In Mo’orea, students are working with marine science experts at the Gump South Pacific Research Station conducting on-site biodiversity research and fieldwork to collect, identify, and document marine life using biocubes, frames that measure 1 cubic foot of space in the ocean. This week, students accompanied distinguished Smithsonian scientists Dr. Chris Meyer and Dr. Seabird McKeon to the edge of Cook’s Bay to retrieve the ARMS (artificial reef monitoring system), which has been submerged and collecting data for two years.


In the Caribbean, Ethnomusicology in Cuba students continued their daily drumming classes and explored the beauty of old Havana, while students studying the coastal ecology of the U.S. Virgin Island of St. John are learning about the island’s flora and fauna and the challenges facing the local coral reefs. Recently, they went on a medicinal plant walk with an indigenous local expert and visited Princess Bay and Haulover Bay.


Over in Central America, on the Panama trip, students are studying the lush rain forests and wildlife and interacting with indigenous groups. On March 3, they journeyed three hours outside of Panama City to Tusipono village to meet the Embera Tribe. One student said of the experience, “We are true outsiders, but the people are more welcoming than some of our neighbors at home.”


Not too far away, in Belize, students are exploring tropical rain forests, observing marine animals and other wildlife (including howler monkeys and coatis), and learning the customs of the local people. On March 6, the class got to snorkel near the Belize Great Barrier Reef, the second largest coral reef in the world, diving in with sea creatures of all kinds.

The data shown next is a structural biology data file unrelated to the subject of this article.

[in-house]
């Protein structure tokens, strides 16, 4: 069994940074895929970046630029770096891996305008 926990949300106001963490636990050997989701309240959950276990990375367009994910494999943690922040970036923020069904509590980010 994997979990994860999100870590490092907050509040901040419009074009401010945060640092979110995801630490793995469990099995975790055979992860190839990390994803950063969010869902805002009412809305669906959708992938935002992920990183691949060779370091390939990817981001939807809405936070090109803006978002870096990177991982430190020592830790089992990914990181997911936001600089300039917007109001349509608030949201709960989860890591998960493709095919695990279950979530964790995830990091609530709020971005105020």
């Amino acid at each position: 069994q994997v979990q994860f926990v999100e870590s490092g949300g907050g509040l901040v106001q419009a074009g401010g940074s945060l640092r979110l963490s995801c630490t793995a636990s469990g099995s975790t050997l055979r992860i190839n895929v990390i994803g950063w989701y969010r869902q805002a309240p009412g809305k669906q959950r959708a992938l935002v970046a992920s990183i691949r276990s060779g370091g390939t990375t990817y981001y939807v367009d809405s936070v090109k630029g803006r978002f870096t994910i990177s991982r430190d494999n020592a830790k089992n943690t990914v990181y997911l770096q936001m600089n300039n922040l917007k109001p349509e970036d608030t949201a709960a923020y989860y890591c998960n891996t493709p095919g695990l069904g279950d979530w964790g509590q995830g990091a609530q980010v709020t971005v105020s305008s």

On March 6 in England, students traversing the Ridgeway Trail walked 17 miles from Avebury to Ogbourne St. George. Despite the long walk, the group seems to be maintaining good spirits, and they are posting reflections on their visits to such British landmarks as Stonehenge and Westminster Abbey. Further east in Europe, Ross School Tennis Academy students in Greece are keeping up with a rigorous training schedule but taking time to experience the culture, cuisine, and history—and of course, the grass courts!


In Myanmar, students are experiencing the sometimes shocking diversity between the country’s ancient beauty and its modernity. “The cultural difference between what I am used to and what I see here is vast, and I’m not even sure I have begun to properly comprehend it,” one student said of her first experiences with this new world. They are currently in Mandalay.


Back in New York, the Art and Culture class is completing a mural with students’ paintings of human rights violations; Innovation Lab engineers are turning a large ride-on Barbie ATV into an autonomous robotic rover; and the Mangiamo class is learning Italian cooking, language, and culture.


Students exploring Long Island visited the Morton National Wildlife Refuge in Sag Harbor and went on a shark dive at the Long Island Aquarium and Exhibition Center in Riverhead, where the students were lowered in a cage to observe the sharks. The class has also been learning about coastal ecology from the experts at the aquarium.

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The Life Behind the Lyrics class has been busy. So far, they have studied Beyoncé, The Beatles, Michael Jackson, Kelly Rowland, Destiny's Child, Bob Dylan, "American Pie," Nas, J. Cole, Buena Vista Social Club, Amel Larrieux, Muddy Waters, Etta James, Chuck Berry, Little Walter and other artists from Chess Records. They also visited The Beatles exhibition at the New York Public Library for the Performing Arts Cullman Center, attended the Motown Musical, and tried their hand at drumming, songwriting, musical-writing and story-writing.

Musical Theater Workshop teacher Gerard Doyle says his students are making great strides in their understanding of telling a story through dialogue and song. On March 14, the class will perform the opening number from the musical Pippin.